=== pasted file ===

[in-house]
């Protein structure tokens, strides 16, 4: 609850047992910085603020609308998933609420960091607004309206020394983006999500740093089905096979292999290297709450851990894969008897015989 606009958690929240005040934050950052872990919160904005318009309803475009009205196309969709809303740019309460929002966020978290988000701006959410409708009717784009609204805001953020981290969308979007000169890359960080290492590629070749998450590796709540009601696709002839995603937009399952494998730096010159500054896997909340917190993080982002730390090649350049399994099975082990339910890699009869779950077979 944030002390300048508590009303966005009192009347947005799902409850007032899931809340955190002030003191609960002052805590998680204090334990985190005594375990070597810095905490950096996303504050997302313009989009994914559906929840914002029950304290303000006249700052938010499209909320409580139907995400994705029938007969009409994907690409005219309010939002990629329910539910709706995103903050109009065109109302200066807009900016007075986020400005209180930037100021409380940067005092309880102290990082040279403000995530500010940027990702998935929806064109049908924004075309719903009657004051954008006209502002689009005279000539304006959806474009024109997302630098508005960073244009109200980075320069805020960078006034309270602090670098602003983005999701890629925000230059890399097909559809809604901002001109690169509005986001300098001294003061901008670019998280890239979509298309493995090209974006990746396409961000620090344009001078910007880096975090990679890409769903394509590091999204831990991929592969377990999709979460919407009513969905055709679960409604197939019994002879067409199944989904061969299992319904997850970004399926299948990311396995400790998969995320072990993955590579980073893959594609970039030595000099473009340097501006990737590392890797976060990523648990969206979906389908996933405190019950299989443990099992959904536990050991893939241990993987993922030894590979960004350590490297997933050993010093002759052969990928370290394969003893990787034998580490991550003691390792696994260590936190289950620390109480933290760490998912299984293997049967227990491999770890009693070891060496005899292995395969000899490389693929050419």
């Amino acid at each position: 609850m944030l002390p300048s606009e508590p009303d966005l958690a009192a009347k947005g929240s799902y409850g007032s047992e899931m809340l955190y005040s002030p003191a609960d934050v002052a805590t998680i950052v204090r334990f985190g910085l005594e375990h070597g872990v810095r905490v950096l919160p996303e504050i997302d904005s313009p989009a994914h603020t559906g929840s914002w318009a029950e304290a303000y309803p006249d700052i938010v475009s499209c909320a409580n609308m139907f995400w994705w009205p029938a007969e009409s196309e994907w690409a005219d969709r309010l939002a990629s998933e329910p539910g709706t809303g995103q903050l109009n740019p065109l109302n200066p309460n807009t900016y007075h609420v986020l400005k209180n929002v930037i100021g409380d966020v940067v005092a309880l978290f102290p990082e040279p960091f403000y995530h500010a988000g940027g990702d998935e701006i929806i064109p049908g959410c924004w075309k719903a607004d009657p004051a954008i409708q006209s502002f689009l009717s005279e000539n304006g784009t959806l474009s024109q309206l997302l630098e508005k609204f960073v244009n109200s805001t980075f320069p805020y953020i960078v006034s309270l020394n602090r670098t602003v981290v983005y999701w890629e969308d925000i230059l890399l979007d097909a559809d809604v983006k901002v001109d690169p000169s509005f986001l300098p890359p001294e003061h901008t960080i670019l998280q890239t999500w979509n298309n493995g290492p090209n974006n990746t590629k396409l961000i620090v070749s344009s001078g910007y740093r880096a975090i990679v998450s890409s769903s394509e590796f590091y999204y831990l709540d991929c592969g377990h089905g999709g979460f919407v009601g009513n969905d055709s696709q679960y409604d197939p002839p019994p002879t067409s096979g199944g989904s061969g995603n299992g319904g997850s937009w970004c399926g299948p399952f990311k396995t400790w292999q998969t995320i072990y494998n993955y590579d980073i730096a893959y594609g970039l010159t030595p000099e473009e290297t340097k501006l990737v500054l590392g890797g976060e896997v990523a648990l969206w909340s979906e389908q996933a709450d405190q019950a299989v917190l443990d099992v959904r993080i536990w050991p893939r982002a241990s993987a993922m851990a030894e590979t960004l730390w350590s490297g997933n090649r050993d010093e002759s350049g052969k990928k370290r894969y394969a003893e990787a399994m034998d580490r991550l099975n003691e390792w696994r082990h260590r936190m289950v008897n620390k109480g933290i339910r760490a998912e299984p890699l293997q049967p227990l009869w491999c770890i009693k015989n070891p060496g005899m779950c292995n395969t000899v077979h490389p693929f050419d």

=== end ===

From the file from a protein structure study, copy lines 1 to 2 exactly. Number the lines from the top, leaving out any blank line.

[in-house]
């Protein structure tokens, strides 16, 4: 609850047992910085603020609308998933609420960091607004309206020394983006999500740093089905096979292999290297709450851990894969008897015989 606009958690929240005040934050950052872990919160904005318009309803475009009205196309969709809303740019309460929002966020978290988000701006959410409708009717784009609204805001953020981290969308979007000169890359960080290492590629070749998450590796709540009601696709002839995603937009399952494998730096010159500054896997909340917190993080982002730390090649350049399994099975082990339910890699009869779950077979 944030002390300048508590009303966005009192009347947005799902409850007032899931809340955190002030003191609960002052805590998680204090334990985190005594375990070597810095905490950096996303504050997302313009989009994914559906929840914002029950304290303000006249700052938010499209909320409580139907995400994705029938007969009409994907690409005219309010939002990629329910539910709706995103903050109009065109109302200066807009900016007075986020400005209180930037100021409380940067005092309880102290990082040279403000995530500010940027990702998935929806064109049908924004075309719903009657004051954008006209502002689009005279000539304006959806474009024109997302630098508005960073244009109200980075320069805020960078006034309270602090670098602003983005999701890629925000230059890399097909559809809604901002001109690169509005986001300098001294003061901008670019998280890239979509298309493995090209974006990746396409961000620090344009001078910007880096975090990679890409769903394509590091999204831990991929592969377990999709979460919407009513969905055709679960409604197939019994002879067409199944989904061969299992319904997850970004399926299948990311396995400790998969995320072990993955590579980073893959594609970039030595000099473009340097501006990737590392890797976060990523648990969206979906389908996933405190019950299989443990099992959904536990050991893939241990993987993922030894590979960004350590490297997933050993010093002759052969990928370290394969003893990787034998580490991550003691390792696994260590936190289950620390109480933290760490998912299984293997049967227990491999770890009693070891060496005899292995395969000899490389693929050419």